Finally Kelly resolved to move and turn the tap off herself. She reached out to her beside table and sought out her glass, carefully swinging her legs over the side of the bed as she did so. Once composed, Kelly crept off the bed and tiptoed across the floor, the only light was a yellowish glow coming from the night light stuck into the plug socket on the opposite wall, shaped like everybody’s favourite spiky headed cartoon character. Kelly’s door was always partially ajar, just in case her nightmares were really bad, she could shout down to her parents and they would come and comfort her until she fell back to sleep. But most nights, Monkey’s steady presence was all that was required.

She whispered back toward the bed ‘Back in a minute Monkey moo.’ Kelly heard a low grunt in response, and she smiled to herself, thank goodness for Monkey.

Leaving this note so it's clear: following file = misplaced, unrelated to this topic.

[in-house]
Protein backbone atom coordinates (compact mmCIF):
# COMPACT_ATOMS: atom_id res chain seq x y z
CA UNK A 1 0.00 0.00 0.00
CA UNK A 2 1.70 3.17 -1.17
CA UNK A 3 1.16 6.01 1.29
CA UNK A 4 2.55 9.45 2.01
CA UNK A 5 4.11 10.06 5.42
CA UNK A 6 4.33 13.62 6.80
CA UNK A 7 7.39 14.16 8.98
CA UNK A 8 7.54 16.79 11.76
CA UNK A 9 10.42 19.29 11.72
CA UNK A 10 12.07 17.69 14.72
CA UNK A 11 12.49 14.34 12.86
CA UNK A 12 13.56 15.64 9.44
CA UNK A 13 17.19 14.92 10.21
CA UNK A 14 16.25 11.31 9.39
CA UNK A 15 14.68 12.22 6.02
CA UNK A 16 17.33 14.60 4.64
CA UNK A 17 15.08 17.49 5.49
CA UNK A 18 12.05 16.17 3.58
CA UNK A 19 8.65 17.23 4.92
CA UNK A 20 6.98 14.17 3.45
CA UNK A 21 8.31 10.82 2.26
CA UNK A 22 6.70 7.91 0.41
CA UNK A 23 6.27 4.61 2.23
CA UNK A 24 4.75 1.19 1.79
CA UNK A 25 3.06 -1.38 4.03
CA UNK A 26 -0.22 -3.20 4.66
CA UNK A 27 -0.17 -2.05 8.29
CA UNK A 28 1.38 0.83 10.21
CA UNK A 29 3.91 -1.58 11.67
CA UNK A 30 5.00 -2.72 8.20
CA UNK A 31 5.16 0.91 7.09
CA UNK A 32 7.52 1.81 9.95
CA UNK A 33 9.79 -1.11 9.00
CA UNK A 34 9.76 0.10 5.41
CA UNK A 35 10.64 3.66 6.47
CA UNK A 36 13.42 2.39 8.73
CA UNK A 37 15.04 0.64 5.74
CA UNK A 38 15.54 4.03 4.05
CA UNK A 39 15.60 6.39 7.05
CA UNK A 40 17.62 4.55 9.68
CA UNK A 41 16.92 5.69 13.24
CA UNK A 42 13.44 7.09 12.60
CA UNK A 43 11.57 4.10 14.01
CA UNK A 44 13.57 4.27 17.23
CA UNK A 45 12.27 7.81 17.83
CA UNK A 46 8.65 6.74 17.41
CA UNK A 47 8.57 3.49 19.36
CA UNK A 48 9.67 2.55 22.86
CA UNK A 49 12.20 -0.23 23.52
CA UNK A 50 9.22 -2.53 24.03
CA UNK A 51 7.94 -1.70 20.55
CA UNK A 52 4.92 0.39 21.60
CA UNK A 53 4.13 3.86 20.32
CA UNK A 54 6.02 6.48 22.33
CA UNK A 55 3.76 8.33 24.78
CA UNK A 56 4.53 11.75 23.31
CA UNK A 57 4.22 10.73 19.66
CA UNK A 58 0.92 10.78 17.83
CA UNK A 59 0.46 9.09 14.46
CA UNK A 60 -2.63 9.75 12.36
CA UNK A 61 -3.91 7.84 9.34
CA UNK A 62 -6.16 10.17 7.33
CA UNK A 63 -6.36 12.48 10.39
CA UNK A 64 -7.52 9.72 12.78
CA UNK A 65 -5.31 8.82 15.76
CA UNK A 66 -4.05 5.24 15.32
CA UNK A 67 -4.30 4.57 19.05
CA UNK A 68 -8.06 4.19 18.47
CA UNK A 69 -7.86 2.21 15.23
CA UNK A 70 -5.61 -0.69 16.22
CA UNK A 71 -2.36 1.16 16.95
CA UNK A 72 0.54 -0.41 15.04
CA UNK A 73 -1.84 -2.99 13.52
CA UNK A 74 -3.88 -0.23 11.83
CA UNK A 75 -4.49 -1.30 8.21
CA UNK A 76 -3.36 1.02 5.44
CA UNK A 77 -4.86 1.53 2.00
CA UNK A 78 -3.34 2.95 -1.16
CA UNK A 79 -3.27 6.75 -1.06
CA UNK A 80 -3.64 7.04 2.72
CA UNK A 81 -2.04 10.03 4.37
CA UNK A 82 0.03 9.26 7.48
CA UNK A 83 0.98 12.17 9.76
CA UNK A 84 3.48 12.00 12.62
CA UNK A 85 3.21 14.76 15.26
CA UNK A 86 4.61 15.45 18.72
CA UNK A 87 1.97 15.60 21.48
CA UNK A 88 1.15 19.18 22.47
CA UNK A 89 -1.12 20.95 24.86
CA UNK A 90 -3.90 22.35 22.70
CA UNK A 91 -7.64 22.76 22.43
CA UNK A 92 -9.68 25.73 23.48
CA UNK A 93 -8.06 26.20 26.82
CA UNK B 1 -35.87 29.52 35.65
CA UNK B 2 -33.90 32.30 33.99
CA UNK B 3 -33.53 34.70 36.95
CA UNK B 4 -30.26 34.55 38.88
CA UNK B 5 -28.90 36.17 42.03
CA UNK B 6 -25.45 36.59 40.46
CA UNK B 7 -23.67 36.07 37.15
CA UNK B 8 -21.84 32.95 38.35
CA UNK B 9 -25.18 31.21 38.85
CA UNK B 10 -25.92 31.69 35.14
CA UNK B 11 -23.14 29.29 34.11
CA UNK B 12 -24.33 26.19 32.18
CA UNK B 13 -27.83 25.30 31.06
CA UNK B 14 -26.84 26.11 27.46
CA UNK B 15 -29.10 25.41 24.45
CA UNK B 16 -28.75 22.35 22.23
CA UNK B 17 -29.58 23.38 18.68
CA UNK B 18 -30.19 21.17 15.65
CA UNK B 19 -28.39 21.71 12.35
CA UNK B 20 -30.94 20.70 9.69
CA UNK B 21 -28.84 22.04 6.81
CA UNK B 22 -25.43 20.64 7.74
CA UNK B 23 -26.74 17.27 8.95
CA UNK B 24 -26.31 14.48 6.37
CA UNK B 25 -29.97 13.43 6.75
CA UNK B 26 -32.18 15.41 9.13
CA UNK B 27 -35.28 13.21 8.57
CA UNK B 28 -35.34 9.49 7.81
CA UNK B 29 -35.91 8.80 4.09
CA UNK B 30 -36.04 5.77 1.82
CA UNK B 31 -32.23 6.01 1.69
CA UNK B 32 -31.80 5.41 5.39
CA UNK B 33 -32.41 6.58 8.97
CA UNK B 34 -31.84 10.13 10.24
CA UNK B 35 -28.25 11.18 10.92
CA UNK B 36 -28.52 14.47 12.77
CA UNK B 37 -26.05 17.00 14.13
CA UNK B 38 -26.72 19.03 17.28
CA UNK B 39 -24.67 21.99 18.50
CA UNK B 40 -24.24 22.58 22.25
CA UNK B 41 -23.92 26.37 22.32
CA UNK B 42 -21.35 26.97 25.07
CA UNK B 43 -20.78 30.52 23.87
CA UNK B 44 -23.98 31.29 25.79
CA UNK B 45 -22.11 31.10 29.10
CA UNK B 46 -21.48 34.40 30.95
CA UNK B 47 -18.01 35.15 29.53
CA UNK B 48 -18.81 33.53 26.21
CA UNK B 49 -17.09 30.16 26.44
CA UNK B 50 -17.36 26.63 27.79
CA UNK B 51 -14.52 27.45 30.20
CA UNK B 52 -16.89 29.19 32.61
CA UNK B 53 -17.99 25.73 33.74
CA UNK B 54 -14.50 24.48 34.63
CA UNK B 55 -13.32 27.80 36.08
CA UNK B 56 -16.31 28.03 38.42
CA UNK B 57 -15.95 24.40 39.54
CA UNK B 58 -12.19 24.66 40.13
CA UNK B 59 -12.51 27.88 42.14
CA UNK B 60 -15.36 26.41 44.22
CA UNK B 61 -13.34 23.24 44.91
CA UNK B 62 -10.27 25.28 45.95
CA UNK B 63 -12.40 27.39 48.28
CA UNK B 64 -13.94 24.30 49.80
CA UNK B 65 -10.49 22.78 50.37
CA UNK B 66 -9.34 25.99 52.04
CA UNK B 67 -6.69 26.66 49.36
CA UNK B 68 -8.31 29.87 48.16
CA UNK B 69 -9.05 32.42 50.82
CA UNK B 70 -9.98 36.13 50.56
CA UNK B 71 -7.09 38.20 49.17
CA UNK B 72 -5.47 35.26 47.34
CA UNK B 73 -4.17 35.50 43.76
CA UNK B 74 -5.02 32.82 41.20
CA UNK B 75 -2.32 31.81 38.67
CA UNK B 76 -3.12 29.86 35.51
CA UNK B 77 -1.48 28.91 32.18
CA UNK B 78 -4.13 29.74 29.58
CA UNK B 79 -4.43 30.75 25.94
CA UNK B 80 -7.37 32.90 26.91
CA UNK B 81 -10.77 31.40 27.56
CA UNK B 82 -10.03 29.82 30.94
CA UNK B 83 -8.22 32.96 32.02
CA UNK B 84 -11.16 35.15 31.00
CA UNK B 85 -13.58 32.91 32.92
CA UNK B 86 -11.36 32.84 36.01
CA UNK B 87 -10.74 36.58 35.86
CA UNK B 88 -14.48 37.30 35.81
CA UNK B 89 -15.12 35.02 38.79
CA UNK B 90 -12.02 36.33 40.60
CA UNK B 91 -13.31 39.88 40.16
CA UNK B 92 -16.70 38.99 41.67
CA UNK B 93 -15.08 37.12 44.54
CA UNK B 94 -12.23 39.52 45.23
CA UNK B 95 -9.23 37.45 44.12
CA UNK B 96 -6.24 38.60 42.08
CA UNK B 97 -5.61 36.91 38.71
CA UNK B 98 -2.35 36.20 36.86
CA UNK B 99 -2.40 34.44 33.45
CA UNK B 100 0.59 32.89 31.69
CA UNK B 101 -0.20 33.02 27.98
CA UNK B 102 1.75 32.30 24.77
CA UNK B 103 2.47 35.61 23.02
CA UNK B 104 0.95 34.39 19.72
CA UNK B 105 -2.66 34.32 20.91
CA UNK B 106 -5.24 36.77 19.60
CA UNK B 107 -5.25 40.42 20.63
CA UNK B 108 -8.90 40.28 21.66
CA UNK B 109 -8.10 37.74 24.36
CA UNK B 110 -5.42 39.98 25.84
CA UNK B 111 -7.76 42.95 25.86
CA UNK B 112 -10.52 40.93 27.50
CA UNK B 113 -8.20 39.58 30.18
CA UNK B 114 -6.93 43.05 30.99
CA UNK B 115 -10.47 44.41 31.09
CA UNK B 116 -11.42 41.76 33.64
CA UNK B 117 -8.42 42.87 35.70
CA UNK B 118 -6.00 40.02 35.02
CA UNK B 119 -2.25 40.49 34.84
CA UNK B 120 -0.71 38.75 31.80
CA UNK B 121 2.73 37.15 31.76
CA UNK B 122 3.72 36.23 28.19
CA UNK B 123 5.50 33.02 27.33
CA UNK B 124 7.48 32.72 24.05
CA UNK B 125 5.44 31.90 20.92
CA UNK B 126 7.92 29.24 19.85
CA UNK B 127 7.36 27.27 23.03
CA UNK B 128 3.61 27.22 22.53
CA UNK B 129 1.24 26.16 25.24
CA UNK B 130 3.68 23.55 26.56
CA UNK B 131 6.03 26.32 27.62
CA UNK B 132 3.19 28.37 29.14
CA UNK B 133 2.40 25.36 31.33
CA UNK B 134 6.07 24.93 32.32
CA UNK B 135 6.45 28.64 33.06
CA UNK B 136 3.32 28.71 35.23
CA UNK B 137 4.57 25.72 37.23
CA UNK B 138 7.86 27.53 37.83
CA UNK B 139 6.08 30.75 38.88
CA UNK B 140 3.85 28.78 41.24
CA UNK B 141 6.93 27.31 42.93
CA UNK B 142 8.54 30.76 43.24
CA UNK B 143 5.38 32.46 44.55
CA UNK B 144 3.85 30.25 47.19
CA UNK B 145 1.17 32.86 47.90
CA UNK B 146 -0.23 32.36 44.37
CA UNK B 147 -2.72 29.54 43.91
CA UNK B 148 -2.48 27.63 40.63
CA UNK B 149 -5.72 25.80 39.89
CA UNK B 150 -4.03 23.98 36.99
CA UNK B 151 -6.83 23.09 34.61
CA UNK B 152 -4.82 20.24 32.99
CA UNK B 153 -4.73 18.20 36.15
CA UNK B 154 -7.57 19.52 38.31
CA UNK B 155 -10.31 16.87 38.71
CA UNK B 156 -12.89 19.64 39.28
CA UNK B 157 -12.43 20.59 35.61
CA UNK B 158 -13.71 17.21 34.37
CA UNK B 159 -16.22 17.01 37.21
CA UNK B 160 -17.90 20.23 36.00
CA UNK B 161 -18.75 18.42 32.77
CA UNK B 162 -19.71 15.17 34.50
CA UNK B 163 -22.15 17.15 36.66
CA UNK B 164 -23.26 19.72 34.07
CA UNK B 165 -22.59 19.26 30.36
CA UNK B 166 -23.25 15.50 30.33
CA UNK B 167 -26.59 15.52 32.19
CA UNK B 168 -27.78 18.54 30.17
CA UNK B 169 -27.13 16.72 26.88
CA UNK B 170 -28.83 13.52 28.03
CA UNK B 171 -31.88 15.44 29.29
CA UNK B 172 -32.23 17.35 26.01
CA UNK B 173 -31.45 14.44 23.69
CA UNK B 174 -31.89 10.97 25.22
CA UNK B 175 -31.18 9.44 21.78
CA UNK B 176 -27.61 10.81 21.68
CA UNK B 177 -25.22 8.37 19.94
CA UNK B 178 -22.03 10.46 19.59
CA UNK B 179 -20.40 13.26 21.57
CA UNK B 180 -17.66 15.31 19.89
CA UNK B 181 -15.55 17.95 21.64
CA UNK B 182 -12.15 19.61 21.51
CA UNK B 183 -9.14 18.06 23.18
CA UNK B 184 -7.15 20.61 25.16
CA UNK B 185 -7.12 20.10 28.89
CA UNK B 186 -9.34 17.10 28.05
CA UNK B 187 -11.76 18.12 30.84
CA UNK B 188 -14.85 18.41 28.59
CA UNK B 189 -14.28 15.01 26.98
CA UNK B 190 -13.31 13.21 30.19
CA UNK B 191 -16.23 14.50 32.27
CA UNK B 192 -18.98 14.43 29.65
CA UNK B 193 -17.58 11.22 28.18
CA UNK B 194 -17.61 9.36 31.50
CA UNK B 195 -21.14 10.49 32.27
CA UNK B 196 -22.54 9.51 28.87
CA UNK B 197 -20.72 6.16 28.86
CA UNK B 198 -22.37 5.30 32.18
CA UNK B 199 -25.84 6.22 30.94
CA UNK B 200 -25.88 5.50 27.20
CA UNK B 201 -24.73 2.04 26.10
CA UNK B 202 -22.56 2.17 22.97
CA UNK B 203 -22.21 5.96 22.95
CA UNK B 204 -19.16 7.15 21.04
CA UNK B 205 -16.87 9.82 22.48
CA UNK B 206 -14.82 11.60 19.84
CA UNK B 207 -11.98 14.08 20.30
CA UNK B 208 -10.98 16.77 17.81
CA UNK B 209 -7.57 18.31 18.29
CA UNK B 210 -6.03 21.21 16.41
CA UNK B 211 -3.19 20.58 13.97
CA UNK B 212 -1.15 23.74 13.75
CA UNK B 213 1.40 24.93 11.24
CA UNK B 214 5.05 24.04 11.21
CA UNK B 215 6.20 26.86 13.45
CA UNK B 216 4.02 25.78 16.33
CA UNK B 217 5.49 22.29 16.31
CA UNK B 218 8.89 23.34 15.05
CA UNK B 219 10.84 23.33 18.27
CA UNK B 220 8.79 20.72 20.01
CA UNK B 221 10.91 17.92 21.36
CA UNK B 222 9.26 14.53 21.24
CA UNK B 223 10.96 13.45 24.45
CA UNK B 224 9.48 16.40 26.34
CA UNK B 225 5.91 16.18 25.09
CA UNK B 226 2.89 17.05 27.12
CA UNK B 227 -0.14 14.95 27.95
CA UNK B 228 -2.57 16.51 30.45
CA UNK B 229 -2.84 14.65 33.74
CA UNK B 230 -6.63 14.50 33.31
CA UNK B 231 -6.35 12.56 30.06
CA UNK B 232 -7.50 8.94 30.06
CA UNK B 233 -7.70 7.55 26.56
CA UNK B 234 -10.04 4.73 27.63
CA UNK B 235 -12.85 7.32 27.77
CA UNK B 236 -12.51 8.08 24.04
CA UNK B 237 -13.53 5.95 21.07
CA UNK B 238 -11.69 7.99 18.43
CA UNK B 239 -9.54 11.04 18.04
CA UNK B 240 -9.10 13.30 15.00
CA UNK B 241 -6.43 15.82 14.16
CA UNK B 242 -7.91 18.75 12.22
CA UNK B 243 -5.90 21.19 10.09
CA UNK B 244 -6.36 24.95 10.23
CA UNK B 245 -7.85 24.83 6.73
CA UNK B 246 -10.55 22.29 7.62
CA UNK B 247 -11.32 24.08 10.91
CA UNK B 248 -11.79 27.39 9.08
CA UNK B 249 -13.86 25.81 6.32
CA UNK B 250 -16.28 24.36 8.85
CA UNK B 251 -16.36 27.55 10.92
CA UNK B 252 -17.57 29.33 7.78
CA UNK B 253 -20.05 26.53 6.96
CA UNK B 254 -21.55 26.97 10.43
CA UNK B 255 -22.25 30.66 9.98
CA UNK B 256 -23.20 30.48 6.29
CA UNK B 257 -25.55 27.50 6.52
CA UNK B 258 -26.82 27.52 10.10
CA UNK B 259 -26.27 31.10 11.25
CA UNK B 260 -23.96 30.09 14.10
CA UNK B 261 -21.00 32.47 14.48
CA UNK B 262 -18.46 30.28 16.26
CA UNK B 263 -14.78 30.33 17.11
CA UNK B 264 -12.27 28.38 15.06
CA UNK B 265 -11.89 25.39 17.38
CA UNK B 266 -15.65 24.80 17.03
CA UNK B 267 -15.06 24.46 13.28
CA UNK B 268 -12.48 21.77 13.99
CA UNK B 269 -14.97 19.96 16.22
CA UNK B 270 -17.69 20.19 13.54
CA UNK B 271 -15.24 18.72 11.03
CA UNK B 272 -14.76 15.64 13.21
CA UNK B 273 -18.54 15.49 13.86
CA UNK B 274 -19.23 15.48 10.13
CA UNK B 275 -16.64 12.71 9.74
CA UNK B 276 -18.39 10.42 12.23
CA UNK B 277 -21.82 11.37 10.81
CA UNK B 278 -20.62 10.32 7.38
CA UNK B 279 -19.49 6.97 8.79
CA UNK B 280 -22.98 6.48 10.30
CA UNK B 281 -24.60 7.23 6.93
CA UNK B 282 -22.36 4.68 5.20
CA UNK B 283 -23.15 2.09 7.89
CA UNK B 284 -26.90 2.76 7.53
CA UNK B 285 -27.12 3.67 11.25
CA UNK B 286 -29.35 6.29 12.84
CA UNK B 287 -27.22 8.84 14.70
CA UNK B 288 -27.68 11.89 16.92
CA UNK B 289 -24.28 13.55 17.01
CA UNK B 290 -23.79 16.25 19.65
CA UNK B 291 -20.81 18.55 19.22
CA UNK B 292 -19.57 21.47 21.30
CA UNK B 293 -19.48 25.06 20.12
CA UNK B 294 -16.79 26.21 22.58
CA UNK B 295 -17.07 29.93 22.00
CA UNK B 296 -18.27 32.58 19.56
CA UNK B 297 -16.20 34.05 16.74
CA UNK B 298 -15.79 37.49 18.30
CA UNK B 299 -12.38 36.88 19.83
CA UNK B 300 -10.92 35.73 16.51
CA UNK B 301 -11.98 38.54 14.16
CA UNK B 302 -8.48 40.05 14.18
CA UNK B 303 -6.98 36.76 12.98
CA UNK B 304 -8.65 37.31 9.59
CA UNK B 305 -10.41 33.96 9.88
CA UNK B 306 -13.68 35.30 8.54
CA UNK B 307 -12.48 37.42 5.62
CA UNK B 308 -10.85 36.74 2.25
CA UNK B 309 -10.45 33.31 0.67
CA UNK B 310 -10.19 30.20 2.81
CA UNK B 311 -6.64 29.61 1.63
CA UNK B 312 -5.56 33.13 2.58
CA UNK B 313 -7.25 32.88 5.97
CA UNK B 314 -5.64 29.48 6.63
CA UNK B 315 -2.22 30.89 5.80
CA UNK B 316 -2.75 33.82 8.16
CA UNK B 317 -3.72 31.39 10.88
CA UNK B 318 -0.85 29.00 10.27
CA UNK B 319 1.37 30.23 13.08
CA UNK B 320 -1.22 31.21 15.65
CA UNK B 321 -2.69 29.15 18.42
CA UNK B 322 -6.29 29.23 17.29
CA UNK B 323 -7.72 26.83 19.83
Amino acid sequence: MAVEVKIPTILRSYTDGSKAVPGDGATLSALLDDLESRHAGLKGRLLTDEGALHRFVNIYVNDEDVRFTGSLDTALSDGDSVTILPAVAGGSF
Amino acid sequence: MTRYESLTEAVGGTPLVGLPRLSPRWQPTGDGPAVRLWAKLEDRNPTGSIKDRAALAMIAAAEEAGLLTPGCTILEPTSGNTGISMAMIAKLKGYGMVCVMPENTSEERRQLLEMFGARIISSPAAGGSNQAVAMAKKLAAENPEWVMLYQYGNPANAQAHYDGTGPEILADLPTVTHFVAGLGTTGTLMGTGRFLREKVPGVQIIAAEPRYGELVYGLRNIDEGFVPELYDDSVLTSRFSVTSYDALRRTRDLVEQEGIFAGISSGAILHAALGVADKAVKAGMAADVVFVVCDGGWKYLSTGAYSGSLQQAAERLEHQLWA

As Kelly reached the bathroom she pushed open the door and clasped against the wall for the light switch. Once located, she pulled the string down until it clicked. Light flooded the room. Kelly first looked at the sink, no dripping tap there and so she turned towards the bath… Inside it there was a pool of red stuff. Kelly breathed in sharply, what was that? It didn’t look like water… Kelly followed the trail of red stuff upwards, and there was her Monkey, hanging by the neck from the shower. Kelly began to breath in and out, faster and faster, tears stung her eyes. Her Monkey, her poor puppy, head lolling, eyes wide open, a deep gash running across his neck, matting his fur… the red stuff was blood, Monkey was bleeding! Kelly tried to scream but couldn’t find her voice, all that came out was a harsh rasp. Kelly knew she needed to get to her parents, they needed to get Monkey down, he wasn’t moving, wasn’t making any noise, and she needed to get him down! Kelly tried to move her legs but they were stuck to the floor. In one instant, Kelly thought how silly all her worries about the girls at school had been, she had never been more scared than at that moment. She tried again to move or make a sound, but she was still frozen to the spot. There was a singing noise in her ears, and in the background to that, she could hear movement, somebody was coming to help her… But the noise wasn’t coming from her parents’ room down the hall, the noise was coming from her room next door. And then Kelly remembered, her mouth tasted like pennies and she swallowed to try to clear the foulness, she remembered, Monkey had been with her, hadn’t he? He had been with her when she heard the noise. But he had not, the noise was coming from him, so if he was here, who was… who was, under the bed…?